They could expect it in every branch by January In January , the date for completion was pushed back to October Some had already tried to opt out of single-manning, they told me, and had been pressured into reconsidering. Vijay Singh was arrested on 7 June , two days after his attack on Miss X. When he was brought to trial at Stafford crown court in May , charged with attempted murder, sexual assault by penetration, and theft, Miss X testified for the prosecution.

The trial lasted just over two weeks — ample time for more incidents to occur. In Ware, a pregnant Ladbrokes employee was robbed in her shop. Meanwhile, in Stafford, at the end of a draining trial, the jury in the case was sent out to deliberate. They were gone for hours. At the back of the branch, behind the counter, a young employee read a newspaper. He had a chunky plastic panic alarm clipped awkwardly to the collar of his red polo shirt. The other machines were idle, their high-definition screens programmed to flash through routine announcements: ads for the games that might be played on them, and bald warnings about the risks of playing these games incautiously.

One machine flashed a message, black-on-red, that told customers not to gamble when upset. Singh was guilty. Preparing to dismiss the jury, Chambers thanked them for their time and said that, as he was sure they would agree, one aspect of the case had been especially troubling. How, Chambers wondered aloud, could Ladbrokes ever have allowed a young woman to be working on her own that night?

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However, others were not so with instances of violence and worse. Inevitably many of these incidents came from people working alone in shops. Any debate on betting will focus on problem gambling while the issues that betting shop staff faces on a day to day basis are forgotten.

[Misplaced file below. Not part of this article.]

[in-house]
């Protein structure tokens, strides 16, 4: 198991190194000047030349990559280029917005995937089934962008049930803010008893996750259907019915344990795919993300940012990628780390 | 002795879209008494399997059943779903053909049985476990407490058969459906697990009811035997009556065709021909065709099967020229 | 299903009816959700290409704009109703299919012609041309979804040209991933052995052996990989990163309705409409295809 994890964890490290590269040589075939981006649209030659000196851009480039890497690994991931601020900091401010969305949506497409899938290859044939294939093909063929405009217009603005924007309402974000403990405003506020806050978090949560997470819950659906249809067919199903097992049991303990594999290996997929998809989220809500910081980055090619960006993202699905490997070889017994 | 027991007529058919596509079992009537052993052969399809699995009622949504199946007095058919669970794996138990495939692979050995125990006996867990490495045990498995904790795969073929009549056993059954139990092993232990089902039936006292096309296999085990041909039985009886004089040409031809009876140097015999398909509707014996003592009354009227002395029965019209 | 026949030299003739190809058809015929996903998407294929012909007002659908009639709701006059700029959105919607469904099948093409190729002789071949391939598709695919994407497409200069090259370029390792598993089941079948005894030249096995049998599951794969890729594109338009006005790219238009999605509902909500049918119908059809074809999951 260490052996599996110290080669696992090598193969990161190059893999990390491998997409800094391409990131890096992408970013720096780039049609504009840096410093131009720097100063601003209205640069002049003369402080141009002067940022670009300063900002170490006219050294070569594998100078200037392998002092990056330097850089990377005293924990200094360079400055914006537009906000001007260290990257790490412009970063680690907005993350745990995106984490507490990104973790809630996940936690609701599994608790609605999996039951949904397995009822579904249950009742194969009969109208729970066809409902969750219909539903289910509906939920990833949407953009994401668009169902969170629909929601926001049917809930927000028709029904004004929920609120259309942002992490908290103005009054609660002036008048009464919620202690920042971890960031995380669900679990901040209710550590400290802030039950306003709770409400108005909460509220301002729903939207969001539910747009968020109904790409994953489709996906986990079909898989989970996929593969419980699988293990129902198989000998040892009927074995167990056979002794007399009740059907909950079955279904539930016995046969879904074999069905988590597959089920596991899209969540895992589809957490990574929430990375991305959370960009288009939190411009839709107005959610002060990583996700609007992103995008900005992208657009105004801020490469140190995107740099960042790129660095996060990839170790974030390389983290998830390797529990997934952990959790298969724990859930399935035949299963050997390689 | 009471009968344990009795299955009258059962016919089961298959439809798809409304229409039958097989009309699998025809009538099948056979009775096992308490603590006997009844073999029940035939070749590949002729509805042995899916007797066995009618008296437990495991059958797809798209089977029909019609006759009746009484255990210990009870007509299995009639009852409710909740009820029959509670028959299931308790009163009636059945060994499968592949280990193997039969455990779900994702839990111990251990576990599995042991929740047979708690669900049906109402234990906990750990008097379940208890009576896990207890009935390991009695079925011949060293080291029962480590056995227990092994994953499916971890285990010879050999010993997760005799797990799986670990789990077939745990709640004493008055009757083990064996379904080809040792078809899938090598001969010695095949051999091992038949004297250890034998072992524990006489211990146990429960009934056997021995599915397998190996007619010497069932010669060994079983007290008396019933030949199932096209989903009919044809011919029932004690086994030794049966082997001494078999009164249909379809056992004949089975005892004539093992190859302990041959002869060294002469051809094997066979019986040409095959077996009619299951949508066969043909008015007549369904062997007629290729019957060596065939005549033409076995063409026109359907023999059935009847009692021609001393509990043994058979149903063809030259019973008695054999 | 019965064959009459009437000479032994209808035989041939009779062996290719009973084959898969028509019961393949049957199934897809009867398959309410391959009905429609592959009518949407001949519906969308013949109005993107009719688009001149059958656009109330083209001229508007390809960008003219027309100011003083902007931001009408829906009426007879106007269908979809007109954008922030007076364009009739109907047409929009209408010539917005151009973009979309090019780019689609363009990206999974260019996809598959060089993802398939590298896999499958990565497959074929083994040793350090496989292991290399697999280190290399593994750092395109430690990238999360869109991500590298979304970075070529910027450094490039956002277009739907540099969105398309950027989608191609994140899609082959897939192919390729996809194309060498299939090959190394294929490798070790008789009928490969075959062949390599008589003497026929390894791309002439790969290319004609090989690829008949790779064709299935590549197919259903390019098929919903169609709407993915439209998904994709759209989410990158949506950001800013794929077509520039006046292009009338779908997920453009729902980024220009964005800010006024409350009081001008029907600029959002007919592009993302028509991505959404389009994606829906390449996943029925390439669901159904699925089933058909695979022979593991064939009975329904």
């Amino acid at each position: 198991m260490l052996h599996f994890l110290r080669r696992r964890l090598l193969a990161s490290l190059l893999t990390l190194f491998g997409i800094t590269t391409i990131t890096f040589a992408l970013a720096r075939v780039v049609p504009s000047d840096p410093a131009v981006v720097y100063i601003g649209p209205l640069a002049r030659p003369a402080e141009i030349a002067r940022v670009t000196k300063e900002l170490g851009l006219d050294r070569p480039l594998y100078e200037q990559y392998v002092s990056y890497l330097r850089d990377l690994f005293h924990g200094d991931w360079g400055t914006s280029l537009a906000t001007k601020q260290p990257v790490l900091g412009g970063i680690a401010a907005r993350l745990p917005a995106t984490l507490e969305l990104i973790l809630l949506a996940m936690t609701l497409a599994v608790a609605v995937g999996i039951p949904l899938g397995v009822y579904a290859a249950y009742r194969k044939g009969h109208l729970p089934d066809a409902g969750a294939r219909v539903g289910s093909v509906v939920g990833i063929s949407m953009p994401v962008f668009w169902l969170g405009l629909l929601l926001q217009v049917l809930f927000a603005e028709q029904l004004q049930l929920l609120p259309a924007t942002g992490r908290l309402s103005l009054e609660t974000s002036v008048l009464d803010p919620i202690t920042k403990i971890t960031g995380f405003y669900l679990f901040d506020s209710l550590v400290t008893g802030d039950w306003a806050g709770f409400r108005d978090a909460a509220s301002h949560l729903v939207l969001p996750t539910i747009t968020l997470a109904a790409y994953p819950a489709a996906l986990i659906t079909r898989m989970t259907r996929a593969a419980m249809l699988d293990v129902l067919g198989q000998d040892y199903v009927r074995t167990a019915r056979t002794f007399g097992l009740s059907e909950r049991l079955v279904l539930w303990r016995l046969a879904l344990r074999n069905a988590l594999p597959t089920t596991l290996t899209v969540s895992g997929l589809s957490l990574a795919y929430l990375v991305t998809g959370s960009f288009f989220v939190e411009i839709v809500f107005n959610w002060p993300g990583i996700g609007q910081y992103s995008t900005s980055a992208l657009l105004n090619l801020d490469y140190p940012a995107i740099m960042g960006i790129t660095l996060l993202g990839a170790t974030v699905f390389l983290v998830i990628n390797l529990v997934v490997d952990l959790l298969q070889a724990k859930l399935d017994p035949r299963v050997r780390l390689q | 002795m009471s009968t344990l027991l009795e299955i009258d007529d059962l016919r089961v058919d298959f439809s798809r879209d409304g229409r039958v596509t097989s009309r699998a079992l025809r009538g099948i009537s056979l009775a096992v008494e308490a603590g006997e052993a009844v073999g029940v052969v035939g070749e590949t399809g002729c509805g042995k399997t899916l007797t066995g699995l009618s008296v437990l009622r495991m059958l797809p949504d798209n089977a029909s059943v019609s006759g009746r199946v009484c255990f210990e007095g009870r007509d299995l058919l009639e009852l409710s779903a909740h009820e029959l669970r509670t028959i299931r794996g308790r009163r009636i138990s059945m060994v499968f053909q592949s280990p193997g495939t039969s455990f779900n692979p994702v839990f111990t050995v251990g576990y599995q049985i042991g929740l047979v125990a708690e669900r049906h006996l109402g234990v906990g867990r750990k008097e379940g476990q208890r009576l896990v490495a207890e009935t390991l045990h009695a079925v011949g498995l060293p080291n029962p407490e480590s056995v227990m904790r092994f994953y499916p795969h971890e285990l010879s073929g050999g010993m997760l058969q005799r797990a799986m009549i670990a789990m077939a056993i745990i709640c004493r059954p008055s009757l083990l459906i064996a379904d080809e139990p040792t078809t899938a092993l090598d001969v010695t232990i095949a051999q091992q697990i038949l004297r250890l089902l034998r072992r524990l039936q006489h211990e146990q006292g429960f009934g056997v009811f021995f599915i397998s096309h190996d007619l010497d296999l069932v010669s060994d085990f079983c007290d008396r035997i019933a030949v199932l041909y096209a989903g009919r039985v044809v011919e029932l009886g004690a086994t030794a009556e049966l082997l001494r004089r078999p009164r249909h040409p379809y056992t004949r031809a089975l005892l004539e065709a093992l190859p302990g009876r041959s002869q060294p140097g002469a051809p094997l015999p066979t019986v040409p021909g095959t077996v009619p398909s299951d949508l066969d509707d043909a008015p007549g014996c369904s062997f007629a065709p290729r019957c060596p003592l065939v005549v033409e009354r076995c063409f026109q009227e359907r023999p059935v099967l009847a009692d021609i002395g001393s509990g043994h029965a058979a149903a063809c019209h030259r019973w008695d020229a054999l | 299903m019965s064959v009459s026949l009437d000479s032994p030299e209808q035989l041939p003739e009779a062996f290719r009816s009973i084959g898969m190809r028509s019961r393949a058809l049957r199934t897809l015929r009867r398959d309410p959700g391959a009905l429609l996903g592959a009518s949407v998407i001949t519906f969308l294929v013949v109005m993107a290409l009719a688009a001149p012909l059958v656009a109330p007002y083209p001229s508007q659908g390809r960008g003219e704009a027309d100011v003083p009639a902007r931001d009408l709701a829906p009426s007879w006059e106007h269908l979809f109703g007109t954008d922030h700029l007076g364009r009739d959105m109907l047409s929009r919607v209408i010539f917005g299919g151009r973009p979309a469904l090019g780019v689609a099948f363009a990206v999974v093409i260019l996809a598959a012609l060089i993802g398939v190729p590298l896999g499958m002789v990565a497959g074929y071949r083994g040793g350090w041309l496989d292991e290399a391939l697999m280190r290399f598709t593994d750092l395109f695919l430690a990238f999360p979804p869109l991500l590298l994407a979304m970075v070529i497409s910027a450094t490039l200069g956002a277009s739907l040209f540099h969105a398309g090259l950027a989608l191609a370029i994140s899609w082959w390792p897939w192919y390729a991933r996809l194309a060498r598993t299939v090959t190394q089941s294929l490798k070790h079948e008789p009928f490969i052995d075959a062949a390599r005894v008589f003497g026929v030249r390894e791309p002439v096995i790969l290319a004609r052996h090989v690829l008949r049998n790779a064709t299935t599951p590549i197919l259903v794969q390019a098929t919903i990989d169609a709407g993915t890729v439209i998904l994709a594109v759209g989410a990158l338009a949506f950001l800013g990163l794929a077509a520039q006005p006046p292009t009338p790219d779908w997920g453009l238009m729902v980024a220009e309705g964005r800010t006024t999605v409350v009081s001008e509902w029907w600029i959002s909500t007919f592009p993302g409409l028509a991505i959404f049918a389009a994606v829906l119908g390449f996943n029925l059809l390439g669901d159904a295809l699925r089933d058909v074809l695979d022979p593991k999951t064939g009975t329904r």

Be under no illusion — working in a betting shop is stressful. Not only are members of staff expected to enforce consumer protection measures and verify the age of gamblers. They are also asked to police Fixed Odds Betting Terminals and report incidences of anti-social behaviour. In addition, they have to get on with the job they are employed to do. When someone works alone in a shop they are expected to do all that as well as take and settle bets.

Ultimately employees are being asked to work as both cashier and manager at the same time. Very often they do not get paid any extra for working what are in effect two jobs. That is why I have called for a debate to look into the issues surrounding lone working to establish what steps the industry and ministers can take to tackle the problems staff face. Following the debate is my hope that we will see a commitment on the part of the betting industry to ensure that workers feel safe and secure whilst working in betting shops.